Jim Corrigan's decision to move down the hallway of Old Dominion's athletic administration building and accept Karen Barefoot's offer to coach women's basketball boiled down to several factors.
"I'm a coach and of course I want to coach," Corrigan said Friday. "It's a great opportunity to continue doing that with a great program that I think is headed in a positive direction."
Corrigan, the Monarchs' longtime men's assistant coach, was out of the profession for the first time in more than three decades when he wasn't retained by new men's coach Jeff Jones.
He hadn't found a job when Barefoot approached him several weeks ago, seeking a replacement for Amaka Agugua, headed for an assistant's position at Michigan State.
Barefoot had recently made another staff hire, bringing in Stanford assistant and former William and Mary head coach Trina Patterson. She replaced Tom McConnell, who got the head coach's job at Indiana University of Pennsylvania, and Barefoot was looking for both experience and familiarity.
"I was fortunate to have worked with Jim when I was an assistant coach here and now as head coach," Barefoot said in a statement released through the athletic department. "I must have talked Xs and Os with him over 100 times in our offices and there is no doubt he has one of the best basketball minds in the game, as well as being a great teacher of the game."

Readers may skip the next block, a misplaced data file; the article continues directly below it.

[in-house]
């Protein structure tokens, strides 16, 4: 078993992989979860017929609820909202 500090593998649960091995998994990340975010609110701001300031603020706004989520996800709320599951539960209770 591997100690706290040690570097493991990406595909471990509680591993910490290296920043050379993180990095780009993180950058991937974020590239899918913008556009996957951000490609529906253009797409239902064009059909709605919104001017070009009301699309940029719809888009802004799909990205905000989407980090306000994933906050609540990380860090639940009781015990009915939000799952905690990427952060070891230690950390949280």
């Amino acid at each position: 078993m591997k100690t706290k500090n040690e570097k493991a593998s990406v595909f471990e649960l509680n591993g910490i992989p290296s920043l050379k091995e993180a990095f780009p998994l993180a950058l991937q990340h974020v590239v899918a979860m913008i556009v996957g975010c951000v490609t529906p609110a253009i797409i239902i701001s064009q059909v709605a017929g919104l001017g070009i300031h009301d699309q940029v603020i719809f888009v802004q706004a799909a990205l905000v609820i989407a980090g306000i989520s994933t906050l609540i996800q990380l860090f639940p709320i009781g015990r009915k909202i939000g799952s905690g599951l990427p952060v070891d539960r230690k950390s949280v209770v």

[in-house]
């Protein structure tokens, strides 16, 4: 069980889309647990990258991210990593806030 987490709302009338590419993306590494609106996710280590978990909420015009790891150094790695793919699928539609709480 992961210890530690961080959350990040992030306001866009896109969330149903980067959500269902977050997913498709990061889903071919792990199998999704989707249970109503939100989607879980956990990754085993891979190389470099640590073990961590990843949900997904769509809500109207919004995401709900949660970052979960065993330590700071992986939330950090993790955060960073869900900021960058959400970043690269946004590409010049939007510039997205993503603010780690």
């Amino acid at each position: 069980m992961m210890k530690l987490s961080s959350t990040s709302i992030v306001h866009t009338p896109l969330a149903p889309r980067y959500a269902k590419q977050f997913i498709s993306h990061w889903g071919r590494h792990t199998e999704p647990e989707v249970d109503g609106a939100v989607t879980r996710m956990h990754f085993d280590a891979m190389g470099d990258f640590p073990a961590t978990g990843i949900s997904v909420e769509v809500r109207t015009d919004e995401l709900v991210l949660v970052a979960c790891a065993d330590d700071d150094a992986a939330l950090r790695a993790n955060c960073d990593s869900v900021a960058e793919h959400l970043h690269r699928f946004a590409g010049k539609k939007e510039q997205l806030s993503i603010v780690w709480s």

Corrigan said he considered the offer for a couple of weeks before accepting earlier this week.
"I look at it as kind of a new chapter in my life and a new experience," said Corrigan, who turned 55 in June. "I'm going to take it as an opportunity to learn some things and hopefully become a better coach."
Corrigan has never coached women before, but he believes the differences between coaching genders are minimal. There are subtle differences in areas of recruiting and player contact with which he must familiarize himself. He joked that he might have to temper his language occasionally.
"But in terms of the game of basketball, you're teaching players how to dribble, pass and shoot and how to think the game," he said. "I don't think that changes."
Corrigan has been at ODU for the past 19 years, first under Jeff Capel and then Blaine Taylor. He was associate head coach the past two years and was thrust into the interim head coaching gig late in the season after Taylor was fired.
ODU suffered its worst season (5-25) since becoming a Division I program, but the Monarchs were 3-5 under Corrigan in the final weeks of the season, including wins over CAA regular season champ Northeastern and preseason favorite Drexel.
Corrigan drew broad praise for his handling of the team at the end of the season. Athletic director Wood Selig insisted that Corrigan was a finalist for the job before naming Jones.
Corrigan said he hadn't considered coaching women until he was approached. He views the Lady Monarchs' position as a multi-year commitment and not simply a temporary lifeline until a men's opportunity arises. One side benefit, he said, is that he gets to see his son conclude his high school basketball career.
"Karen's made great progress in the past two years," Corrigan said. "We have some good, young players and she's brought in a very good recruiting class. We're going into a new league, which I think is exciting. This is a great job for me for a lot of reasons."Copyright © 2015, The Baltimore Sun